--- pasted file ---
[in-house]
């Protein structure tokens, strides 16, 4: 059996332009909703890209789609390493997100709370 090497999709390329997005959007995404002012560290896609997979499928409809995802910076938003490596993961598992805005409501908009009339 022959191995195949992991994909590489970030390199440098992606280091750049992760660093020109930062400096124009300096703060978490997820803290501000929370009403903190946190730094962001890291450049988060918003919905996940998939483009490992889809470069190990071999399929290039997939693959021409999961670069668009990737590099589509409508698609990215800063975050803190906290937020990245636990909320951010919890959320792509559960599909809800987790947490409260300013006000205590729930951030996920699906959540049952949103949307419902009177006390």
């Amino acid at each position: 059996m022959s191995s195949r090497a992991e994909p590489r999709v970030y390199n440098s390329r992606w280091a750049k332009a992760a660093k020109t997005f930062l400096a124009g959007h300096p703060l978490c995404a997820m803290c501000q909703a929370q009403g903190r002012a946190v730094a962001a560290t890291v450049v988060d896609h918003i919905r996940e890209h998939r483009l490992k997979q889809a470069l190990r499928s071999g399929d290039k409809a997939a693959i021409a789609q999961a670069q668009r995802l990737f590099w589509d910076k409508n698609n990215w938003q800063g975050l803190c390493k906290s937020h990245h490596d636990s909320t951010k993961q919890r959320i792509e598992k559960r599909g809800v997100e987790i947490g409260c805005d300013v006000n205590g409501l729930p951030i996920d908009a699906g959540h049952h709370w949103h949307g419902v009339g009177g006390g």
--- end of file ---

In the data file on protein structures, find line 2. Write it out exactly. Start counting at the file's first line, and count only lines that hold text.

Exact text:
């Protein structure tokens, strides 16, 4: 059996332009909703890209789609390493997100709370 090497999709390329997005959007995404002012560290896609997979499928409809995802910076938003490596993961598992805005409501908009009339 022959191995195949992991994909590489970030390199440098992606280091750049992760660093020109930062400096124009300096703060978490997820803290501000929370009403903190946190730094962001890291450049988060918003919905996940998939483009490992889809470069190990071999399929290039997939693959021409999961670069668009990737590099589509409508698609990215800063975050803190906290937020990245636990909320951010919890959320792509559960599909809800987790947490409260300013006000205590729930951030996920699906959540049952949103949307419902009177006390």